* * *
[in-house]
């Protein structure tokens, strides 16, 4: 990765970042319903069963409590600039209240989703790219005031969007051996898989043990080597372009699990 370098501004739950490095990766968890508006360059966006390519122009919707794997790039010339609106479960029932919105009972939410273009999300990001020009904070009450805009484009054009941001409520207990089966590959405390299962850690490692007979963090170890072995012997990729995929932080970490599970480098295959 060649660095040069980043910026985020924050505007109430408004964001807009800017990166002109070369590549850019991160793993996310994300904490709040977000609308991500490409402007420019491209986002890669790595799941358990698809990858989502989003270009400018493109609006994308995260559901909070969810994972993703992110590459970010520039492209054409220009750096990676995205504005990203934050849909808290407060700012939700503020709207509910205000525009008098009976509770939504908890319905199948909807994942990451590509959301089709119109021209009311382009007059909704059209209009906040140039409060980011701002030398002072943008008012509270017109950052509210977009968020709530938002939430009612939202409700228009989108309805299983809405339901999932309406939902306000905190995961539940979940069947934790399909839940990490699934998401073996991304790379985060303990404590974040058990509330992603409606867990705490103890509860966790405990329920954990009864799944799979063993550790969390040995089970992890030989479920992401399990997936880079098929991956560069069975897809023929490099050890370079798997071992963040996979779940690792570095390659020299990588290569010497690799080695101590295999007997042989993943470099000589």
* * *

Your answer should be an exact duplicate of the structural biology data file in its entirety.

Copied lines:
[in-house]
């Protein structure tokens, strides 16, 4: 990765970042319903069963409590600039209240989703790219005031969007051996898989043990080597372009699990 370098501004739950490095990766968890508006360059966006390519122009919707794997790039010339609106479960029932919105009972939410273009999300990001020009904070009450805009484009054009941001409520207990089966590959405390299962850690490692007979963090170890072995012997990729995929932080970490599970480098295959 060649660095040069980043910026985020924050505007109430408004964001807009800017990166002109070369590549850019991160793993996310994300904490709040977000609308991500490409402007420019491209986002890669790595799941358990698809990858989502989003270009400018493109609006994308995260559901909070969810994972993703992110590459970010520039492209054409220009750096990676995205504005990203934050849909808290407060700012939700503020709207509910205000525009008098009976509770939504908890319905199948909807994942990451590509959301089709119109021209009311382009007059909704059209209009906040140039409060980011701002030398002072943008008012509270017109950052509210977009968020709530938002939430009612939202409700228009989108309805299983809405339901999932309406939902306000905190995961539940979940069947934790399909839940990490699934998401073996991304790379985060303990404590974040058990509330992603409606867990705490103890509860966790405990329920954990009864799944799979063993550790969390040995089970992890030989479920992401399990997936880079098929991956560069069975897809023929490099050890370079798997071992963040996979779940690792570095390659020299990588290569010497690799080695101590295999007997042989993943470099000589």